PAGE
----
The governor was worried about the correction plan that might be passed.
By JEFF ORTEGA
COLUMBUS -- Action on a bill to plug a $720 million shortfall in the two-year budget was delayed after a majority of Republicans couldn't agree on a proposal.
The Senate Finance and Financial Institutions Committee met Tuesday, and is to reconvene today with the hopes of eventually forwarding to the full Senate a budget corrections bill, Senate Finance Chairman Bill M. Harris said.
He recessed the panel after several hours of closed-door GOP meetings.
Senate President Doug White believes "that we need to continue to talk about ... options," said Harris, R-Ashland County.
The delay came after White, R-Manchester, came to a mutual understanding with Republican Gov. Bob Taft to slow the proceedings, Taft spokesman Orest Holubec said.
"The governor was concerned about the plan that he heard they were going to pass," Holubec said. "We heard rumors, we were concerned."
Holubec said Taft was to be calling members of the Senate overnight to share his concerns.
Before the committee recessing, speculation centered on whether the GOP members of the committee were prepared to pass a budget-correction bill that contained no tax increases and relied more on budget cuts. But GOP committee members disputed that.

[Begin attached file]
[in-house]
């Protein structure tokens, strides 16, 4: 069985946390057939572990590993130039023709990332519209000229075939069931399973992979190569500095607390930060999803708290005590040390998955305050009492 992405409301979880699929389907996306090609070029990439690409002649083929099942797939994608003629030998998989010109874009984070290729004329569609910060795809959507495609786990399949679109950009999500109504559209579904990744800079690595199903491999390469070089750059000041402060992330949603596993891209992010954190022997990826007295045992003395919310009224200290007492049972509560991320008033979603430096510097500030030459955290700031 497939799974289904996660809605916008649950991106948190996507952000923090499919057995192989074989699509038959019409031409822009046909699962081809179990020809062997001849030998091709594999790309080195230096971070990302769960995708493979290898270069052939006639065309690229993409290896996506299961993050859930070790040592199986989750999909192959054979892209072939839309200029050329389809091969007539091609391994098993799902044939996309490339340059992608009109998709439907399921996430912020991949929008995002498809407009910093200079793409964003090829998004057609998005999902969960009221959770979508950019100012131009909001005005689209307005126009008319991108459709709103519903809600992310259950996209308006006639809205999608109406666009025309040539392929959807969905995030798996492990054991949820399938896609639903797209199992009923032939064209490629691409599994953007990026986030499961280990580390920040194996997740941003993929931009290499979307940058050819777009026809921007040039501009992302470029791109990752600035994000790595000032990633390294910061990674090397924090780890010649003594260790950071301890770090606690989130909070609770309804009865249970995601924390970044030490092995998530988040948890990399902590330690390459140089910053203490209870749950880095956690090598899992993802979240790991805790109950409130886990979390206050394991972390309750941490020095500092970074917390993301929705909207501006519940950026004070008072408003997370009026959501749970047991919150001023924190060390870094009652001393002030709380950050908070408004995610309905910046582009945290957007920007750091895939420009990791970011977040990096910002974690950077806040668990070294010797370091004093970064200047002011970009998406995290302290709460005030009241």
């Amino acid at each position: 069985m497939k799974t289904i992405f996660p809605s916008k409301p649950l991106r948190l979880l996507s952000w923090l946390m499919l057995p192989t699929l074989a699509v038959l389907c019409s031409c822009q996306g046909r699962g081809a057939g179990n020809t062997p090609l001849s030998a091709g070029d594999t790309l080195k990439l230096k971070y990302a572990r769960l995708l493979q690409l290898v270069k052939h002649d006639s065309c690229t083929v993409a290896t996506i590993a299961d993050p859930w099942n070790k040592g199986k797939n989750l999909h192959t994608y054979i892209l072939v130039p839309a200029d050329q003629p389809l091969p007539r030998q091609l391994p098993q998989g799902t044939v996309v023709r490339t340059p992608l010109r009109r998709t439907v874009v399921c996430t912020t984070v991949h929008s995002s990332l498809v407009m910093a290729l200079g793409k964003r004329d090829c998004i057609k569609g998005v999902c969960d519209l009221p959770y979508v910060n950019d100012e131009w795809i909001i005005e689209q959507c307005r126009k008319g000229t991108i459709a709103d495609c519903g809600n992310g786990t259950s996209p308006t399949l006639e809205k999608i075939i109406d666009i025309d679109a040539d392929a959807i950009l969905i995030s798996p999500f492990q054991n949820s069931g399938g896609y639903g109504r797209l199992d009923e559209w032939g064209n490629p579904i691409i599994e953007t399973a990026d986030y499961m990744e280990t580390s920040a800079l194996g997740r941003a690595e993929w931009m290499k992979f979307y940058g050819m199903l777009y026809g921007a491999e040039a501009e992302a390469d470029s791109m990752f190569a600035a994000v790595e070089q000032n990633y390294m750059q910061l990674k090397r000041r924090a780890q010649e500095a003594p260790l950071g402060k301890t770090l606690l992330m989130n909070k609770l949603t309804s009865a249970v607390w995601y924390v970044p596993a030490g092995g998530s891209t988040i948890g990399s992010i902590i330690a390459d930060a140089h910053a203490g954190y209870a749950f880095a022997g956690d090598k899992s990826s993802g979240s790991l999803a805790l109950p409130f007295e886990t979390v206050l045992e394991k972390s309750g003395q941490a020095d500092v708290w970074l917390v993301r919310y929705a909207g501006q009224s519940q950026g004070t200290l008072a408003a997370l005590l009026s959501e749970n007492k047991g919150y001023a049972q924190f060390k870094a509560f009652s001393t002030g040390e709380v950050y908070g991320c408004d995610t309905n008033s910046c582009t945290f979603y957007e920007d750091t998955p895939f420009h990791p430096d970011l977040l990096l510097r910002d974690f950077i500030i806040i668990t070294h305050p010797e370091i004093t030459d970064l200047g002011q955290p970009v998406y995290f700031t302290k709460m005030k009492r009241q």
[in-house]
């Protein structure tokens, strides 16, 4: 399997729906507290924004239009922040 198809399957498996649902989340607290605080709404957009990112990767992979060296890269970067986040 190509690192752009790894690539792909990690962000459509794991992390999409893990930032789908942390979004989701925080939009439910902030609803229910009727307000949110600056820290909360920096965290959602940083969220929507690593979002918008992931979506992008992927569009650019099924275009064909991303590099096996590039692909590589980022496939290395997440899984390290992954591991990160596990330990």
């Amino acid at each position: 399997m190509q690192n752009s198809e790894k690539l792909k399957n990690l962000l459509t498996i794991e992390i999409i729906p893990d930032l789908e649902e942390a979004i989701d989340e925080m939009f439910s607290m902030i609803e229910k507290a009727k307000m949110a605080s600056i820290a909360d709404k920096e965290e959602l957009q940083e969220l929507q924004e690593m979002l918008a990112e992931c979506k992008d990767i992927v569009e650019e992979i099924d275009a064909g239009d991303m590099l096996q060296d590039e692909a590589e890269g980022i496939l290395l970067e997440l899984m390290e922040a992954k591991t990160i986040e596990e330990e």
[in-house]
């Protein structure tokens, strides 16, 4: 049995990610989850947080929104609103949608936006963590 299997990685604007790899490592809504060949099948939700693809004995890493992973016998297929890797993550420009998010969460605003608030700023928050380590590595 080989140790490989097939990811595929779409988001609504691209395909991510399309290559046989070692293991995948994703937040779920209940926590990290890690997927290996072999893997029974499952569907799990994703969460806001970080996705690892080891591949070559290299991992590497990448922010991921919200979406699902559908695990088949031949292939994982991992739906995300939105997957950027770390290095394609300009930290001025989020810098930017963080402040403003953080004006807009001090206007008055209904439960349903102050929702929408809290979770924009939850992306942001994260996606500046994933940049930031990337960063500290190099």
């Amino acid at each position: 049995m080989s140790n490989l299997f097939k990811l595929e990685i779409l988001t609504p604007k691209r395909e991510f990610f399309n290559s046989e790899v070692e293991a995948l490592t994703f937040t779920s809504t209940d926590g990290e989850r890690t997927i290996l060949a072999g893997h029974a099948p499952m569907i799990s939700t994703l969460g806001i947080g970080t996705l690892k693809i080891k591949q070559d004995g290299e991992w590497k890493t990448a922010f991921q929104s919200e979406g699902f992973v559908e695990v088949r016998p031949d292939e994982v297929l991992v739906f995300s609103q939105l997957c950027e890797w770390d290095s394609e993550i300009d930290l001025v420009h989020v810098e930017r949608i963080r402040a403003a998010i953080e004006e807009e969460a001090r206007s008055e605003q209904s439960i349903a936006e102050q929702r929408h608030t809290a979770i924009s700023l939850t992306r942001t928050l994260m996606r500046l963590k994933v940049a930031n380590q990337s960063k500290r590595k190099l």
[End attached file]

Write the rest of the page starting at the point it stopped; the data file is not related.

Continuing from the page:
"To say that there was consensus on anything would not be accurate," said state Sen. Jay Hottinger, R-Newark, a finance committee member.
Earlier in the day, Taft met with GOP senators and made a pitch for more tax revenue to help close the deficit in the two-year, $44 billion budget that ends June 30.
"He repeated his willingness to make the [additional] cuts if necessary and he also signaled a willingness to consider a penny sales tax if there's a trigger involved," Holubec said.
Didn't buy it
But the governor's plea apparently didn't carry any weight with some GOP senators.
"My message to the governor was: 'We need to cut every area of the budget and the cuts wouldn't have to be that deep,'" said state Sen. Lynn R. Wachtmann, R-Napoleon.
Taft had proposed a budget-correction package that relied on budget cuts, the speeding up of the collection of sales taxes, a 45-cent increase in the state cigarette tax and a doubling of the state alcohol tax.
The governor has said that without additional revenue, he would be forced to cut aid to primary and secondary education, higher education, economic development and other programs.
But the House adopted last week a $566 million budget-correction bill that deleted the proposed "sin-tax" increases the governor sought, but instead retained the speeding the collection of the state sales tax to raise $288 million and use $121 million in funds from surplus accounts.
In recent days, Republican senators had also been considering various alternatives including a proposal to institute a temporary, 1-percent increase in the sales tax that would be "triggered" by certain economic conditions.